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Hines Ward’s Mother Raised Him Right

Posted February. 08, 2006 04:30,   


Hines Ward’s mother, Kim, was too nervous to attend Super Bowl 40 on Sunday.

“My son called home yesterday and he was in good spirits. He said, ‘Mom, we won the Super Bowl,’” Kim said. “He did not say a word about being voted the game’s most valuable player (MVP).”

That morning, Ward appeared on ABC’s “Good Morning America” program and said, “The MVP award is a tribute to the whole team.” He didn’t even brag about it to his mother.

“I always taught my son to be modest, but to also have pride. I think that was why he was a mature and independent child from an early age,” Kim said.

Kim and her sister grew up under a single mother and had to start working at young ages. She was working as an accountant in a nightclub catering to American soldiers in Korea when she met and married Hines Ward Sr., five years her junior, who brought her to America.

She ended up getting a divorce and fought hard to get by in an unfamiliar world. Her life story is now widely known throughout America.

“I once worked three jobs at once. One full-time job and two part-time jobs,” Kim said. The Pittsburgh Post-Gazette reported in 2002 that that same work ethic was passed down to her son. “Just like his mother who once worked three jobs at once, Ward successfully handled two or three positions like running back and quarterback,” the paper said.

Just like his mother, he also inherited her tears. When fellow teammate Jerome Bettis wanted to quit the game of football after the Pittsburgh Steelers lost the NFL American Football Conference championship game last year, he dissuaded him with tears. He always sheds tears when he talks about his mother as well.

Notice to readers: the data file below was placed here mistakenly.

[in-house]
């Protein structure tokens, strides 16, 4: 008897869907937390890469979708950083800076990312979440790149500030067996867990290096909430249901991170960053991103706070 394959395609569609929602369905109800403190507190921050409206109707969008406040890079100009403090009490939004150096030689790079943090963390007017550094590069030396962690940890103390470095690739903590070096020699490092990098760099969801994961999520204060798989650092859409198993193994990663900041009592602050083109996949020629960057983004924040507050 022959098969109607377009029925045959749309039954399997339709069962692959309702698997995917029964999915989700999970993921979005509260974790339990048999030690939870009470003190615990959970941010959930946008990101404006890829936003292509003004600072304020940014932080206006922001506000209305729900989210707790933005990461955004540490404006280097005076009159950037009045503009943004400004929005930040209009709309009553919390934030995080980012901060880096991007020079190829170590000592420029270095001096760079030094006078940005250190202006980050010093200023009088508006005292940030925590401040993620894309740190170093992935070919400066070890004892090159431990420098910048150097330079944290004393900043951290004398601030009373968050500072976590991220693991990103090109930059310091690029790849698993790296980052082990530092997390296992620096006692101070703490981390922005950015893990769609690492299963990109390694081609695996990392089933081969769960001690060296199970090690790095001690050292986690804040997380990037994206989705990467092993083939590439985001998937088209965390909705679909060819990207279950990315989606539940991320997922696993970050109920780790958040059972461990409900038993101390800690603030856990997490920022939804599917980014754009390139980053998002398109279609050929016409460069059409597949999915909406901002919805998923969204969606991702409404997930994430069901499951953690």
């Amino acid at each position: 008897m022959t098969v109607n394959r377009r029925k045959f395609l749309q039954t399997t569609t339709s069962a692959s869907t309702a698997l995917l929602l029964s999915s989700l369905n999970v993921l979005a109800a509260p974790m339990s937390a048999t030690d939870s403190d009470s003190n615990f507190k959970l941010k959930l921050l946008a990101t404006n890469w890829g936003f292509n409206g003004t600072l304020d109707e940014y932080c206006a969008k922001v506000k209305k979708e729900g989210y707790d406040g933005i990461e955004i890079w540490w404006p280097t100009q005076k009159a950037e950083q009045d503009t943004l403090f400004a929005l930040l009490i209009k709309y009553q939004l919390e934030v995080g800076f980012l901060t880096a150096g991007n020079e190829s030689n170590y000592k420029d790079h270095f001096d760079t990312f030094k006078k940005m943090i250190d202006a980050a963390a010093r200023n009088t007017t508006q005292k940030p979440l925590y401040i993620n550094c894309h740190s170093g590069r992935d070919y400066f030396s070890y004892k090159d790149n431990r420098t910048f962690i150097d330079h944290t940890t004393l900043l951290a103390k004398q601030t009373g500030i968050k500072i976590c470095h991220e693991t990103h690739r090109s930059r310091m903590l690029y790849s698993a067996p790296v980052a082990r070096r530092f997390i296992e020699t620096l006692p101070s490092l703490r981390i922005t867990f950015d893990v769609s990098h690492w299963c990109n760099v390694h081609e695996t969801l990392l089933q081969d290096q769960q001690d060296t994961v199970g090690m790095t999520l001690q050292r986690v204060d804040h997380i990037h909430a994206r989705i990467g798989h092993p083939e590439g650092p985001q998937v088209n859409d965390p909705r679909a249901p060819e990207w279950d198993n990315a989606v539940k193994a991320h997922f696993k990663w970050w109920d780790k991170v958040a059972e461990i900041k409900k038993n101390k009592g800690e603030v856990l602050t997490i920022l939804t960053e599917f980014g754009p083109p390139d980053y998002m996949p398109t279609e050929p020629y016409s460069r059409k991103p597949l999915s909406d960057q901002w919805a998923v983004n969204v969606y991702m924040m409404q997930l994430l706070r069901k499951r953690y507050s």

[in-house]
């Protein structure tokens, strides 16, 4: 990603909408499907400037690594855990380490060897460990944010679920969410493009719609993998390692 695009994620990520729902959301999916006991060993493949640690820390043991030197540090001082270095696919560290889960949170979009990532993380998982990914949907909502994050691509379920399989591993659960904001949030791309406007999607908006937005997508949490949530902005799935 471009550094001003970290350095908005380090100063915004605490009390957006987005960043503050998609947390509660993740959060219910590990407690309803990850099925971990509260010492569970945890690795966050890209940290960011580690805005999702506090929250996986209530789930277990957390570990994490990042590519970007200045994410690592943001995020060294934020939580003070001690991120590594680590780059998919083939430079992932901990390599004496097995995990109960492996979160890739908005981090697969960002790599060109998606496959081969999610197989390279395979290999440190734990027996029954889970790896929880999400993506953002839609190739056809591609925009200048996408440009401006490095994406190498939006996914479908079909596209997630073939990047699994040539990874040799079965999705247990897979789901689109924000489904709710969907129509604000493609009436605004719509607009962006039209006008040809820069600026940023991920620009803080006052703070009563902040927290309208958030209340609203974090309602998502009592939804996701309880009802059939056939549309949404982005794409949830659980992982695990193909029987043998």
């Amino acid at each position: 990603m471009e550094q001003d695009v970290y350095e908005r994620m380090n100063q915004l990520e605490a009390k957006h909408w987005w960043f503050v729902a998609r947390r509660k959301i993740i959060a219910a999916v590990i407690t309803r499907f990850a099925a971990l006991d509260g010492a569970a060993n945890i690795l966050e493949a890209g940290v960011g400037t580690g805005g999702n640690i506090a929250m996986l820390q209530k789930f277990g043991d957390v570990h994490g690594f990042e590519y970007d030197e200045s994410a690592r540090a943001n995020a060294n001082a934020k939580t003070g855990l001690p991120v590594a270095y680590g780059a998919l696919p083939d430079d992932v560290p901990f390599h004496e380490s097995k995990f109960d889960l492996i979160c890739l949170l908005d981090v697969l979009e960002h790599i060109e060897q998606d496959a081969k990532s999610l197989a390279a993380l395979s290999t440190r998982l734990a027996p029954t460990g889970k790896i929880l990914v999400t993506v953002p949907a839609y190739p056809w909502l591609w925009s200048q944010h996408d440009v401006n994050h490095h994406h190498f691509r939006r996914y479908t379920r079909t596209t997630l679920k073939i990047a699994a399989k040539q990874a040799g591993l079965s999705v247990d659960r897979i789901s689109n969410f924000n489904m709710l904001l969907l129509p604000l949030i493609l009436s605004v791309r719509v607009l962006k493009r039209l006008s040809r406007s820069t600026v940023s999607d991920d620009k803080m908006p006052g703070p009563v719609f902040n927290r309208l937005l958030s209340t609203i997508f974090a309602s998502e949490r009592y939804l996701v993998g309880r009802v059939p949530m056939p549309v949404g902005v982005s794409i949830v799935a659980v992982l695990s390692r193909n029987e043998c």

He lives as thriftily as his mother does. Last September, he signed a four-year, $28.5 million contract with the Steelers, but he still prefers to wear three-dollar t-shirts. He is sometimes called the “blue-collar sports star.”

With a Super Bowl MVP for a son, Kim is no longer poor. But back when she struggled to support her child, she was not poor in her heart, either. “Although we didn’t by as well as others, we were never poor,” Kim said.

Kim still works at a nearby high school cafeteria five days a week for a few hours a day. “Why be idle when you can work?” she says.

Ward has a tattoo of a smiling Mickey Mouse on his right arm under his name in Korean. Of all characters, why Mickey Mouse?

“My son likes Mickey Mouse because he smiles no matter how tough things are. You might have noticed that he smiles even after getting tackled by another player,” Kim said. “And the MVP of the Super Bowl becomes a Disney spokesperson too. My son will be thrilled to find that out.”

Jong sik Kong kong@donga.com